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Islamic teaching in public schools

     Our friend Dave Pratte also sent the following item.  He said, “Here is another article from the November, 2010, Phyllis Schlafly Report. This one documents promotion of Islam in public schools.”  It has been declared a violation of the so-called “separation of church and state” to teach about Christianity.  But if you want your child to learn all about the Muslim religion, just send them to our nation’s public schools and they’ll get an earful!  Here’s the quote.

Un-American American History Courses II

     The Mexican version of history is not the only foreign propaganda masquerading as American history in public school courses and textbooks.  Five chapters promoting Islam were inserted in a world history textbook that is authorized and recommended for seventh-grade students by the state of California.
     This world history textbook, called History Alive! The Medieval World and Beyond, gives the history and beliefs of Islam lengthy and favorable treatment far above and beyond what is given to every other religion, according to scholar Stephen Schwartz in the Weekly Standard (August 9, 2010).
     The textbook uses what he calls a “sanitized vocabulary” to conceal Muslim practices that are criminal in the United States. These include forced marriage, forced divorce, marriage to children, polygamy, and punishments imposed by Sharia law such as public beheadings, amputations, cruel floggings, and stonings.
     Muhammad is the only person in this world history textbook who rates an entire chapter. Jesus gets only one sentence, and the contrast between the treatment of Islam and Christianity is shocking. The book gives an entirely positive account of Muhammad’s teachings, saying, for example, “He preached tolerance for Christians and Jews as fellow worshipers of the one true God.” It says nothing about Jesus’s teachings, but does describe examples of Christian persecution of non-Christians.
     This textbook tells students that the first year in the Muslim calendar is “the year of Muhammad’s hijrah” (his escape from Mecca to Medina in the year 622). The book doesn’t say from what event our Christian calendar dates. The textbook replaces A.D. with the trendy term “C.E.” (Common Era).
     William J. Bennetta, editor of the Textbook Letter, published a detailed analysis of this textbook’s distortions, which he calls “pseudohistory.”  Bennetta documents how it was influenced by a Muslim pressure group, the Council on Islamic Education, which boasts of successfully “collaborating” with “K-12 publishers” to present a benign view of Islam to impressionable American schoolchildren.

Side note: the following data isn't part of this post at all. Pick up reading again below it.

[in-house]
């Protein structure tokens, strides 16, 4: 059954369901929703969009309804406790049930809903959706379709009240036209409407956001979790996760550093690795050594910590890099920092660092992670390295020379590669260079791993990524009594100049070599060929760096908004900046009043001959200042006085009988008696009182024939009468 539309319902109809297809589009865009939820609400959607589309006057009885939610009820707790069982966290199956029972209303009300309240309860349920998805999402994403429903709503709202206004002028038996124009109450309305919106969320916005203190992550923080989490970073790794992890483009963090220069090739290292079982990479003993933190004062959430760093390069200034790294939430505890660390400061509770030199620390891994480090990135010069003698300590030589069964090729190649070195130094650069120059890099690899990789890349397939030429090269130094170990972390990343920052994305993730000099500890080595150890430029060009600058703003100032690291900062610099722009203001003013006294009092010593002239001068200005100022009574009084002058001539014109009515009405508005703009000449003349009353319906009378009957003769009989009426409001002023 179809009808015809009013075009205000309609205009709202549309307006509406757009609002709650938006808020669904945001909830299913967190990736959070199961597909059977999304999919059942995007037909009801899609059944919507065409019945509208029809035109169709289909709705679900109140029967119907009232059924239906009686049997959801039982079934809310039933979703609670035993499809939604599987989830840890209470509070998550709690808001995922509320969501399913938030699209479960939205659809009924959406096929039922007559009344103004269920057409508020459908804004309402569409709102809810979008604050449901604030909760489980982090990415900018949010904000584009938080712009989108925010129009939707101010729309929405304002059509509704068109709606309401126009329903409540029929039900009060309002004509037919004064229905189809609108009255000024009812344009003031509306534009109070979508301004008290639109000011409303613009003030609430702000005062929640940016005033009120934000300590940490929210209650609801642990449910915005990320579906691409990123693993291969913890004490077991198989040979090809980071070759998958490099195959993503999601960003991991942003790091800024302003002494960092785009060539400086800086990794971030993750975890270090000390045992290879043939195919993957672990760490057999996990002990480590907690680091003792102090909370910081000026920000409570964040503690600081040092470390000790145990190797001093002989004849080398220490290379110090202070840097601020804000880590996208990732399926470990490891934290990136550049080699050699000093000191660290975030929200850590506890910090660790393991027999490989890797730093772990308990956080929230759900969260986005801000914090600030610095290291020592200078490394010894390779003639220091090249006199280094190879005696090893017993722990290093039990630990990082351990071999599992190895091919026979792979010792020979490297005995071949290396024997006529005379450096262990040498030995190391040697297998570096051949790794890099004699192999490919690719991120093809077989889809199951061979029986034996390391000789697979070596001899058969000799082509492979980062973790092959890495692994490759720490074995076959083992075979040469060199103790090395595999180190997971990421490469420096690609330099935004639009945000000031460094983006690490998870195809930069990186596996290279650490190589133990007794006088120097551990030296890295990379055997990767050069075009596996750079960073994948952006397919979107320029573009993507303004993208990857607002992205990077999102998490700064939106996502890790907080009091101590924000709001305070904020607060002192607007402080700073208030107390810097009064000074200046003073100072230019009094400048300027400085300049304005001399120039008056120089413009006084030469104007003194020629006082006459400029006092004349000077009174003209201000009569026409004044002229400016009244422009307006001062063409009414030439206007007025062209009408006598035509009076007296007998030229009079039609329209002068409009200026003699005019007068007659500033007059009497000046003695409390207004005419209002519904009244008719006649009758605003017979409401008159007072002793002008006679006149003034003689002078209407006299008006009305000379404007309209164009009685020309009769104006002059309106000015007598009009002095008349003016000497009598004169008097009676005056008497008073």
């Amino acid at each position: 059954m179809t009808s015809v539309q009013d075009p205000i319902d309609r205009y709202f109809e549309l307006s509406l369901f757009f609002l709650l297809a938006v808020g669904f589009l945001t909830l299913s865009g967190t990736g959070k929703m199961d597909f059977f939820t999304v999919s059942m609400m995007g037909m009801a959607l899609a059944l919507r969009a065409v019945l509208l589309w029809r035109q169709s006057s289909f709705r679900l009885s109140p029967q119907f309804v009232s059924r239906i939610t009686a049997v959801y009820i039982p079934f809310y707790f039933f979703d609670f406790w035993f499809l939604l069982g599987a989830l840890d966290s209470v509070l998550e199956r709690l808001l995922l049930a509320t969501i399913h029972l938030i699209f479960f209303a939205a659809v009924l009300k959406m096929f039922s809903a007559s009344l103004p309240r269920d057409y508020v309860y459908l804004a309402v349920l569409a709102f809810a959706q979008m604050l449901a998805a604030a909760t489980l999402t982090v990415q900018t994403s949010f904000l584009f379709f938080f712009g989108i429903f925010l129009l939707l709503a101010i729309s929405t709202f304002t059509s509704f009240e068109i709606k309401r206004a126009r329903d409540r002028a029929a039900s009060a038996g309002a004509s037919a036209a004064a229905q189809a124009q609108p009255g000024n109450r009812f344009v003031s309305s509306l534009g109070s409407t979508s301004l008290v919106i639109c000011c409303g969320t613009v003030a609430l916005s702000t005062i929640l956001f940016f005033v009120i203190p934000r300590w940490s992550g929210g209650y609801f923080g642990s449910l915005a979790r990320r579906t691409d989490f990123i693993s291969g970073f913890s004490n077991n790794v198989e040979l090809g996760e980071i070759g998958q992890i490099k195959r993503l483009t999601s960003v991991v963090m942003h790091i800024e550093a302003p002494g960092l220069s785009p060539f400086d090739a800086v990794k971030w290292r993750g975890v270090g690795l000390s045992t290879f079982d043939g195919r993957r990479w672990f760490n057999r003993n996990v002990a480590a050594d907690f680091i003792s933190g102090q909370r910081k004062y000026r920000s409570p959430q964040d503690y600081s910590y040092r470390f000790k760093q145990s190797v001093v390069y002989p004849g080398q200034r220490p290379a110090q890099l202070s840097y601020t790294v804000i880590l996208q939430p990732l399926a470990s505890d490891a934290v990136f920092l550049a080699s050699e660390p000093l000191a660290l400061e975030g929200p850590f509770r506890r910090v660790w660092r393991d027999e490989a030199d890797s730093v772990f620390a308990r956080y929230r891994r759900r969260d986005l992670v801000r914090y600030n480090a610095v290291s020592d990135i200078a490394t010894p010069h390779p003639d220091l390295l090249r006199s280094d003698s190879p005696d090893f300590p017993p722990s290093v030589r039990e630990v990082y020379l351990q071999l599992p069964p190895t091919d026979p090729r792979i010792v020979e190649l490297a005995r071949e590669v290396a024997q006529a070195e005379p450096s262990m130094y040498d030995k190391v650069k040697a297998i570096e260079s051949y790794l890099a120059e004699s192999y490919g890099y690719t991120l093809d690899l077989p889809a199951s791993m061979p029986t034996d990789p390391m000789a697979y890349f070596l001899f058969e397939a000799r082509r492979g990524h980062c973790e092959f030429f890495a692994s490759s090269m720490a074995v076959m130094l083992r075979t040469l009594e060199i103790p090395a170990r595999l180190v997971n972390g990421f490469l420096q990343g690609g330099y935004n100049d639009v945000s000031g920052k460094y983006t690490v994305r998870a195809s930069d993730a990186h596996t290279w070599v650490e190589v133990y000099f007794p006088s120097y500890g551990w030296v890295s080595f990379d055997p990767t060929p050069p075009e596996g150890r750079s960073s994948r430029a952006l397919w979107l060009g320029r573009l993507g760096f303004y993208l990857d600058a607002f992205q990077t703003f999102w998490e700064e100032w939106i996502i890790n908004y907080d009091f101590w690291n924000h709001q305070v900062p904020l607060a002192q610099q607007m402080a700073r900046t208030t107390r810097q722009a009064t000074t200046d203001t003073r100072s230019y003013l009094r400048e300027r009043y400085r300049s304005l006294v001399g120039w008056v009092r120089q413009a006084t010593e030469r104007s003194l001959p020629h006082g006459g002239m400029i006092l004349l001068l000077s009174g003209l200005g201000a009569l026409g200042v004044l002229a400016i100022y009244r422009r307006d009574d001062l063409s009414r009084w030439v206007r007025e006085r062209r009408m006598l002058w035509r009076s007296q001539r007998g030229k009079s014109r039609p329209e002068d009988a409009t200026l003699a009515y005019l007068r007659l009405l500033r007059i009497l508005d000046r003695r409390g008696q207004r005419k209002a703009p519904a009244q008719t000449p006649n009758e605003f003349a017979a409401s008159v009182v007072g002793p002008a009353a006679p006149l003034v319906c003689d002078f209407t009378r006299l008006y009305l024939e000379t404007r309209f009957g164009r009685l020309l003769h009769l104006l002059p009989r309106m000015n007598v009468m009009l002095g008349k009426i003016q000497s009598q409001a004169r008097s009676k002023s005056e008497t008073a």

A new book called The Trouble with Textbooks — Distorting History and Religion by Gary A. Tobin and Dennis R. Ybarra contains other information about how school textbooks are turned into tools of propaganda for special-interest groups.
     The Muslim lobby is particularly adept at influencing textbooks. The founder of the Council on Islamic Education calls this a “bloodless revolution . . . inside American junior high and high school classrooms.” It’s one thing for us to be careful about Muslim sensitivities, but this book presents evidence that school textbooks proselytize for Islam. Islam is repeatedly described in textbooks as historical truth, whereas Christianity and Judaism are described as mere notions of their believers.
     Here is how it’s done. Textbooks relate Christian and Jewish religious traditions as mere stories attributed to some human source, whereas Islamic traditions are presented as indisputable historic facts. In one textbook, you can read that Moses claimed to receive the Ten Commandments from God, but that Muhammad simply received” the Koran from God. Another textbook instructs students that Jesus of Nazareth is “believed by Christians to be the Messiah,” but states that Muhammad actually “received revelations from Allah.” Another textbook relates that “Christians believe that Jesus was the promised Messiah,” but on the other hand the Koran “is the collection of God’s revelations to Muhammad.”  [Emphasis mine, WSW.]

     The Texas State Board of Education recently adopted a resolution that warns publishers against printing textbooks infused with anti-Christian, pro-Islamic bias. The resolution declares that “pro-Islamic/anti-Christian half-truths, selective disinformation, and false stereotypes” have been inserted in some social studies textbooks.  Pages of footnotes document the “patterns of pejoratives toward Christians and superlatives toward Muslims.” Some of the textbooks describe Christian Crusaders as “aggressors, ‘violent attackers,’ or ‘invaders’ while euphemizing Muslim conquest of Christian lands as ‘migrations’ by ’empire builders.'”
     Other complaints cited in the Texas School Board resolution criticize disproportionate coverage, with some textbooks devoting twice as many lines to Islam as to Christianity and barely even mentioning Judaism.  The resolution also expresses concern about “sanitized definitions of ‘jihad'” that omit the religious intolerance and violence toward non-Muslims that are espoused by Muslim terrorists worldwide.
     The American Textbook Council, an independent research organization, verified the findings cited in the Texas School Board resolution by reporting that U.S. textbooks generally present a view of Islam “that misrepresents its foundations and challenges to international security.”
     Parents should check out how American history is taught, and not taught, in their local public schools. Are Islamic and Mexican propaganda masquerading as “American history”? Is it too much to ask that American traditions and faith get equal treatment with other faiths and traditions in public school textbooks and classrooms?

     [Ah, just one more reason to homeschool!]


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